Individualized Behavior Support Plans fail when they are too big, too shallow, or written by a behavior expert. The best way to address these issues is to do the opposite.
PBIS must better align CICO systems, data, and practices, and Reflective CICO is the best way to do this. Instead of tracking student behavior (which we do anyway with office referrals), we need to track that critical elements of CICO conversations occur as scheduled and as trained. Reflective CICO is the answer.
-by Timothy (Tim) Grivois, Ed.D. Social and emotional learning is not extra. On the contrary, alongside academic mastery, social and emotional skills are essential to becoming successful learners and good human beings. Emotional regulation, in particular, is critical to maintaining good mental health and developing healthy relationships. Like all SEL skills, emotional regulation begins fromContinue reading “Developing emotional vocabulary.“
Social and emotional learning is not extra. On the contrary, alongside academic mastery, social and emotional skills are essential to becoming successful learners and good human beings.
-by Timothy (Tim) Grivois, Ed.D. The biggest problem with professional learning is that everything about it is too big. The trainer from out of town is pricey, the stuff you need to implement the learning is expensive, and you need to pay for subs so that teachers can go to the Great Big PD duringContinue reading “As small as possible: Make professional learning fit.”
Helping students regulate emotions is essential to their social, emotional, and academic achievement. However, supporting and understanding our students’ emotional learning becomes possible when school adults first know how to connect with their own emotions.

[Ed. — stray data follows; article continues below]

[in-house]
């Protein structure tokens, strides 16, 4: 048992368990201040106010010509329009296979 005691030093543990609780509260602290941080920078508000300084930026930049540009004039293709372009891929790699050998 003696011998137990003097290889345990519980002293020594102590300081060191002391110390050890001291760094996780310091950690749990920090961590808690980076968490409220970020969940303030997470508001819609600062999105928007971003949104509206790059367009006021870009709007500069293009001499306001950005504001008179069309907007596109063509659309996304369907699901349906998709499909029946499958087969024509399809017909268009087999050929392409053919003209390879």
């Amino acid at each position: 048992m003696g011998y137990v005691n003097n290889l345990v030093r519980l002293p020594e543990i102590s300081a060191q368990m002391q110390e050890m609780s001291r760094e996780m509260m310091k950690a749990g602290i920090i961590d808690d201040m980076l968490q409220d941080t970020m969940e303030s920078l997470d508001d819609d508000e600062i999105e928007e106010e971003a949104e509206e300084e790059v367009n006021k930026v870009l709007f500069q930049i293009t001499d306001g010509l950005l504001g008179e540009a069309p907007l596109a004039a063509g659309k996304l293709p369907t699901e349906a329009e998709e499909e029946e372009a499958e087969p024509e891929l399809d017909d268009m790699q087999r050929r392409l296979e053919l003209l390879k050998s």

Self-care is a journey—and because we’re all in different places on this journey—helping others heal requires some familiarity with the map. Build healing-centered schools by practice self-love, self-awareness, and self-service first towards yourself, and then towards your school community.
Worksheet (45 minutes, maybe 90 minutes if there’s a lot to read) or a complete Functional Behavioral Analysis (weeks). Schools can use this template as part of their Positive Behavior Interventions and Support (PBIS), Response to Intervention (RTI), or Multi-Tiered System of Support (MTSS) protocols to develop a behavioral support plan for youth.
This worksheet is modeled after Tier 1, 2, and 3 systems and practices common in schools implementing Positive Behavior Interventions and Support (PBIS). However, any school or youth-serving organization can use this template to frame issues needing support more effectively.
Social and emotional learning makes sense. Knowing who we are, understanding how our emotions function, and being able to establish and maintain healthy interactions with people supports social, emotional, and academic success as well as improves the quality of life for our students in the future. We can support SEL best by emphasizing the learning and deemphasizing behavior.